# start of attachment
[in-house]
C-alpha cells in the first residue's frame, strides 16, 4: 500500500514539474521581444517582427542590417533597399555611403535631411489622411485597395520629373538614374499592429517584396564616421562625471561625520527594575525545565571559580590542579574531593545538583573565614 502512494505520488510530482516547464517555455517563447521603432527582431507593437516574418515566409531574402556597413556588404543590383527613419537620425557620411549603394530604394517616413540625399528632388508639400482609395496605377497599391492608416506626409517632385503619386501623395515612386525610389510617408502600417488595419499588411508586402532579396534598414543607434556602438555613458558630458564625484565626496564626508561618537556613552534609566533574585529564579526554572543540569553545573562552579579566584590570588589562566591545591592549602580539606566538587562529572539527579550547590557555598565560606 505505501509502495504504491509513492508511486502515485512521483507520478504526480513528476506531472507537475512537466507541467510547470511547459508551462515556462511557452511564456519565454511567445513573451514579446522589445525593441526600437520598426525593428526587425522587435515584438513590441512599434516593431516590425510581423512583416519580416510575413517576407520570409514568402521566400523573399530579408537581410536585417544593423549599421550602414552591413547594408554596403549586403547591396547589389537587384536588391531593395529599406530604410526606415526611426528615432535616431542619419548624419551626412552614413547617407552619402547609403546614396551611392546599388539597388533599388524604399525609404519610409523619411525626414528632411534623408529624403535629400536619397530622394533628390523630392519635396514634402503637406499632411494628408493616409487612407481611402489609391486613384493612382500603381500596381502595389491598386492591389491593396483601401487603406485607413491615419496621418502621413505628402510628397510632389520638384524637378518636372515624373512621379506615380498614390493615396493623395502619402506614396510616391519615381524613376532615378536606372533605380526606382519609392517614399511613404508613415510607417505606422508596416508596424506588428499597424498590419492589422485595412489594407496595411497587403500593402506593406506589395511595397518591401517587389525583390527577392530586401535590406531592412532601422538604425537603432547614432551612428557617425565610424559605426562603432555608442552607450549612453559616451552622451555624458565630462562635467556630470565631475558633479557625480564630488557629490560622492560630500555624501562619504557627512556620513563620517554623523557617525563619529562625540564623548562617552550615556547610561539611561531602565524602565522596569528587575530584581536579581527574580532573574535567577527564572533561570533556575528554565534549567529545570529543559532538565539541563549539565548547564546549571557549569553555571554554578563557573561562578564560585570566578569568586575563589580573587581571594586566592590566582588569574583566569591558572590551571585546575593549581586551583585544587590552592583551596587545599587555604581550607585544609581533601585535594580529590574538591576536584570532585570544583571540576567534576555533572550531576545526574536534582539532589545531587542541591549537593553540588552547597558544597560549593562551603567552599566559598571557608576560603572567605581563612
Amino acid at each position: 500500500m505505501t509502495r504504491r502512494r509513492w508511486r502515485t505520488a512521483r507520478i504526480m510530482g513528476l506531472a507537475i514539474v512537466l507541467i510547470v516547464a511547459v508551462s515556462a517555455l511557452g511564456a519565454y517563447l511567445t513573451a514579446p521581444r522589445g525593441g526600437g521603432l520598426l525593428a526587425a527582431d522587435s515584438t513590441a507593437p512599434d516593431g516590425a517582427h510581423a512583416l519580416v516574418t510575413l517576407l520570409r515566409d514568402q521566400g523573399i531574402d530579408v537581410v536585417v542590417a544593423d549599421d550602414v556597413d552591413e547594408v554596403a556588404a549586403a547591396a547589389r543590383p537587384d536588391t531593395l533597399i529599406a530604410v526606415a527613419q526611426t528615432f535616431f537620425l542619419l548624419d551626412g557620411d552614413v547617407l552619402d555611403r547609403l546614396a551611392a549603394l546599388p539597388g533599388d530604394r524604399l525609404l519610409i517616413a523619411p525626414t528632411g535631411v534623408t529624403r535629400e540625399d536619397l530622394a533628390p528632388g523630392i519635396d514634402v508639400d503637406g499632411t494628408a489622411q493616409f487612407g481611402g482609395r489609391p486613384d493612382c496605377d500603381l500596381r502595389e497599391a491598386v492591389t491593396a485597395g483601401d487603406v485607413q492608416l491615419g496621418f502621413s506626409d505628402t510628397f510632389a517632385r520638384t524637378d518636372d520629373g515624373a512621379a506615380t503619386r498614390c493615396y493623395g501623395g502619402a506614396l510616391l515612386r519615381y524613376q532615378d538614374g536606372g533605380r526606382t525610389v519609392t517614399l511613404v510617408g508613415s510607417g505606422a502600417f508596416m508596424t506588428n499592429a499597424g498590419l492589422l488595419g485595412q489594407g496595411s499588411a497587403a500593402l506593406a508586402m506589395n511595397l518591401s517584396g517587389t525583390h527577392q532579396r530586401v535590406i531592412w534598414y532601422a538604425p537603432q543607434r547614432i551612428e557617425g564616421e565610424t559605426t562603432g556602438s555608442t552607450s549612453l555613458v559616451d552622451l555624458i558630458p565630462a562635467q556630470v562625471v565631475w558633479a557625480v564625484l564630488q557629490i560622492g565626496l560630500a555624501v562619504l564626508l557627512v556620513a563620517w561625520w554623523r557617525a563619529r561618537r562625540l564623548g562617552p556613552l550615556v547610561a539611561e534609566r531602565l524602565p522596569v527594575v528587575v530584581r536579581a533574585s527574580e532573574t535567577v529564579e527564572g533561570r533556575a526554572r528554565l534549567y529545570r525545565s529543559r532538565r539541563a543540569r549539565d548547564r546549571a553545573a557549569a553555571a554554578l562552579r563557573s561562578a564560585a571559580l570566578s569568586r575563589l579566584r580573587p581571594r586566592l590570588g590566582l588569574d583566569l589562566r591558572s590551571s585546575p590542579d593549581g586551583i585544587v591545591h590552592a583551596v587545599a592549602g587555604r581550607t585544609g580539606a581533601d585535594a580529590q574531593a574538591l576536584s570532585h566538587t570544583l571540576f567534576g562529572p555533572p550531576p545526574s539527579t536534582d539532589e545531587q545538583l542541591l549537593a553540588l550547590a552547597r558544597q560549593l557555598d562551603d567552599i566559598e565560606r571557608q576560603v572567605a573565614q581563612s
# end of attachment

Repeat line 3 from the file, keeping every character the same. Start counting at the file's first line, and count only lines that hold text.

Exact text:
Amino acid at each position: 500500500m505505501t509502495r504504491r502512494r509513492w508511486r502515485t505520488a512521483r507520478i504526480m510530482g513528476l506531472a507537475i514539474v512537466l507541467i510547470v516547464a511547459v508551462s515556462a517555455l511557452g511564456a519565454y517563447l511567445t513573451a514579446p521581444r522589445g525593441g526600437g521603432l520598426l525593428a526587425a527582431d522587435s515584438t513590441a507593437p512599434d516593431g516590425a517582427h510581423a512583416l519580416v516574418t510575413l517576407l520570409r515566409d514568402q521566400g523573399i531574402d530579408v537581410v536585417v542590417a544593423d549599421d550602414v556597413d552591413e547594408v554596403a556588404a549586403a547591396a547589389r543590383p537587384d536588391t531593395l533597399i529599406a530604410v526606415a527613419q526611426t528615432f535616431f537620425l542619419l548624419d551626412g557620411d552614413v547617407l552619402d555611403r547609403l546614396a551611392a549603394l546599388p539597388g533599388d530604394r524604399l525609404l519610409i517616413a523619411p525626414t528632411g535631411v534623408t529624403r535629400e540625399d536619397l530622394a533628390p528632388g523630392i519635396d514634402v508639400d503637406g499632411t494628408a489622411q493616409f487612407g481611402g482609395r489609391p486613384d493612382c496605377d500603381l500596381r502595389e497599391a491598386v492591389t491593396a485597395g483601401d487603406v485607413q492608416l491615419g496621418f502621413s506626409d505628402t510628397f510632389a517632385r520638384t524637378d518636372d520629373g515624373a512621379a506615380t503619386r498614390c493615396y493623395g501623395g502619402a506614396l510616391l515612386r519615381y524613376q532615378d538614374g536606372g533605380r526606382t525610389v519609392t517614399l511613404v510617408g508613415s510607417g505606422a502600417f508596416m508596424t506588428n499592429a499597424g498590419l492589422l488595419g485595412q489594407g496595411s499588411a497587403a500593402l506593406a508586402m506589395n511595397l518591401s517584396g517587389t525583390h527577392q532579396r530586401v535590406i531592412w534598414y532601422a538604425p537603432q543607434r547614432i551612428e557617425g564616421e565610424t559605426t562603432g556602438s555608442t552607450s549612453l555613458v559616451d552622451l555624458i558630458p565630462a562635467q556630470v562625471v565631475w558633479a557625480v564625484l564630488q557629490i560622492g565626496l560630500a555624501v562619504l564626508l557627512v556620513a563620517w561625520w554623523r557617525a563619529r561618537r562625540l564623548g562617552p556613552l550615556v547610561a539611561e534609566r531602565l524602565p522596569v527594575v528587575v530584581r536579581a533574585s527574580e532573574t535567577v529564579e527564572g533561570r533556575a526554572r528554565l534549567y529545570r525545565s529543559r532538565r539541563a543540569r549539565d548547564r546549571a553545573a557549569a553555571a554554578l562552579r563557573s561562578a564560585a571559580l570566578s569568586r575563589l579566584r580573587p581571594r586566592l590570588g590566582l588569574d583566569l589562566r591558572s590551571s585546575p590542579d593549581g586551583i585544587v591545591h590552592a583551596v587545599a592549602g587555604r581550607t585544609g580539606a581533601d585535594a580529590q574531593a574538591l576536584s570532585h566538587t570544583l571540576f567534576g562529572p555533572p550531576p545526574s539527579t536534582d539532589e545531587q545538583l542541591l549537593a553540588l550547590a552547597r558544597q560549593l557555598d562551603d567552599i566559598e565560606r571557608q576560603v572567605a573565614q581563612s